It’s been 10 years since “Yeezus” and the Kanye we will never see again

“Yeezus,” our last piece of the old Kanye turns 10 years this year. 

“Yeezus,” the sixth studio album by Kanye West (also known as Ye) may have been his last great album when considering raw creativity, appropriate track list void of boring skits, and the fact that he was rapping. There was some singing, and there were some antics that have nothing to do with music because Kanye will Kanye –  but again, the dude was rapping as if his life depended on it, as if he didn’t have a deal, as if he was trying to rival “The College Dropout” – and we may never see that again. 

One of Kanye West’s most considerable talents, his best talent in my opinion, the one talent that he never gets credited for – drum roll, please – is his ability to recognize talent. Mr. West is a master at aligning himself with talent. Kanye created good music and released projects from artists such as 2 Chainz, Big Sean, and Pusha T. These rappers all had respect in their own right before Kanye. Still, his planning, production, and how he reintroduced them to the world catapulted these guys to unimaginable levels. Kanye also has early ties in fashion to Don C, creator of Just Don; Tremaine Emory, the founder of Denim Tears; Jerry Lorenzo of Fear of God, and the biggest of the crew, Off White creator, Nike collaborator, and Creative Director of Louis Vuitton, the late great Virgil Abloh. All of these men are at the top of the fashion industry, they literally run street wear and have done collaborations with everyone from Zegna to Dior to Adidas and countless other legacy brands.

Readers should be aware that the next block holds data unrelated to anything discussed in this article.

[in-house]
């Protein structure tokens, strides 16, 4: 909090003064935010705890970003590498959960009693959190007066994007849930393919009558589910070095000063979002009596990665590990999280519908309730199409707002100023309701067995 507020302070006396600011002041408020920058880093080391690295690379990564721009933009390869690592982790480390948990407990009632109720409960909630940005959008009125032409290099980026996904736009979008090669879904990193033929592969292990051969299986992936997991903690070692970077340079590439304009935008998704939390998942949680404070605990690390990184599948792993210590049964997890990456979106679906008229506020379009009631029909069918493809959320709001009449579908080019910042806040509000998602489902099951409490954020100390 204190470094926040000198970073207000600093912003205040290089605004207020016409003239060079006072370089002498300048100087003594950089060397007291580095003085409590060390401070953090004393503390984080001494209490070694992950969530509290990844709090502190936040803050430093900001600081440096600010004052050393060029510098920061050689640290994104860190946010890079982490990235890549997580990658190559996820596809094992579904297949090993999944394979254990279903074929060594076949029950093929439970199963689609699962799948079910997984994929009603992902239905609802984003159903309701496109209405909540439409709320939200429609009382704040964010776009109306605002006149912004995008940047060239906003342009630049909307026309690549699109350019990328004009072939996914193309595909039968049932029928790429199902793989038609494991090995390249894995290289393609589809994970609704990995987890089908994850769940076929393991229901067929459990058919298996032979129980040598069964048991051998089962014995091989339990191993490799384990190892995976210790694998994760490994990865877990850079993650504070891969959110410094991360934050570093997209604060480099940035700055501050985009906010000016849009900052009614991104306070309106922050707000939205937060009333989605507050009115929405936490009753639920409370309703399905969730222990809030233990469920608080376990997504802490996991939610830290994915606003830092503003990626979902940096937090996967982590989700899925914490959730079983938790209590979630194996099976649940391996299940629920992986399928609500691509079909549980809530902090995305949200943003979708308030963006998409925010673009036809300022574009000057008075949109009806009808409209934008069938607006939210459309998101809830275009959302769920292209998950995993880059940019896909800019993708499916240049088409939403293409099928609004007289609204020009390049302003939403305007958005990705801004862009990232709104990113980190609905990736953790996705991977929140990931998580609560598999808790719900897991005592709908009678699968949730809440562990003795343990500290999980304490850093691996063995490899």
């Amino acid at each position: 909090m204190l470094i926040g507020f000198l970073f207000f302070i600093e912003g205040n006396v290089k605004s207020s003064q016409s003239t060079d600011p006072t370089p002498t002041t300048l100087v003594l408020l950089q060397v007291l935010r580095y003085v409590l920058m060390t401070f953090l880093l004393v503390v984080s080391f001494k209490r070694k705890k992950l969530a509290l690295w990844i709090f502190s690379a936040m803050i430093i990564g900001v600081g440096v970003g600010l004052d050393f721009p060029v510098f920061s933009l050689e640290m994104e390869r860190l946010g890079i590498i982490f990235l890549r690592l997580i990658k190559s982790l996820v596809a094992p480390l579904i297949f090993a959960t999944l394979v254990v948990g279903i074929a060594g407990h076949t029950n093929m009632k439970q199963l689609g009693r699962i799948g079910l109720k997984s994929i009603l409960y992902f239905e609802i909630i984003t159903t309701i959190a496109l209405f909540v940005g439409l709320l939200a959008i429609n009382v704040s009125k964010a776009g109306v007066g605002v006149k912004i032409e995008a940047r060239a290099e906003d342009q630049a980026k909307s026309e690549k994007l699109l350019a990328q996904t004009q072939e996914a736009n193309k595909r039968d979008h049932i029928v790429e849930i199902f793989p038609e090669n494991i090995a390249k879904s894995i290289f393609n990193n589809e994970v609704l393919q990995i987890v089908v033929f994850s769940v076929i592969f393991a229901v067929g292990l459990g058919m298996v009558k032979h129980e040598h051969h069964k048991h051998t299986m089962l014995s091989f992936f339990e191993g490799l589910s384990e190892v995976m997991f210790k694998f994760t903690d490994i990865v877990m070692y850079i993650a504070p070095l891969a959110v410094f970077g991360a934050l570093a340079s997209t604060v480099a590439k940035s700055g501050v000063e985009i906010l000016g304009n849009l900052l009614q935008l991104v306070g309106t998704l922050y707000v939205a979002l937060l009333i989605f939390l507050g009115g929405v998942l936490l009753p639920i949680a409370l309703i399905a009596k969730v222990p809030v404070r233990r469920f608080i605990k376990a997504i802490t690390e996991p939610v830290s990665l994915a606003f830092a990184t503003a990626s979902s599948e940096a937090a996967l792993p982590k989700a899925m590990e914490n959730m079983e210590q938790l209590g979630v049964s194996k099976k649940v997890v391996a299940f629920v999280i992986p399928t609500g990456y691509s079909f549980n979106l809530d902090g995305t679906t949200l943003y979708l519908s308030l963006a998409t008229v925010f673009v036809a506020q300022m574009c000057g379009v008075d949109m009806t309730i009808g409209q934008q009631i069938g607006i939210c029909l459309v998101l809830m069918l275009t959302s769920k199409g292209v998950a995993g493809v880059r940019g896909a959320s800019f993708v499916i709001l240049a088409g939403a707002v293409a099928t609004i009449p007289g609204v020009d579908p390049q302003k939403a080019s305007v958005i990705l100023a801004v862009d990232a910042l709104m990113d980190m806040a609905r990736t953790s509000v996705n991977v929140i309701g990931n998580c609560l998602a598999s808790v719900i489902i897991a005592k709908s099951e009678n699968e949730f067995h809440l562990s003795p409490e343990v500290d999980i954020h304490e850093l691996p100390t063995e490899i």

This may be the first and last time Kanye realized you don’t have to be loud to communicate your point. While the artwork was quiet, the rollout was everything but.

It was Virgil who came up with the album artwork for “Yeezus.” Virgil’s design was a master class in minimalism, especially when considering the history of hip-hop. Rap artists proudly celebrated the tradition of going all out on those album covers – challenging designers to create elaborate, flashy images like the blinged-out Hot Boys covers, images of wealth and high-end art on Jay-Z album covers, and the playful, cartoonish images that eventually led to more graphic pictures that Kanye used himself. All of the art was always over the top. Virgil took it back to the essence of how we mass produce units and moved them in the streets, the beginning of the bootleg CD era. Convincing Kanye to release a blank CD in a clear case that appeared to be sealed with a piece of red tape: art. It said nothing but, at the same time, screamed.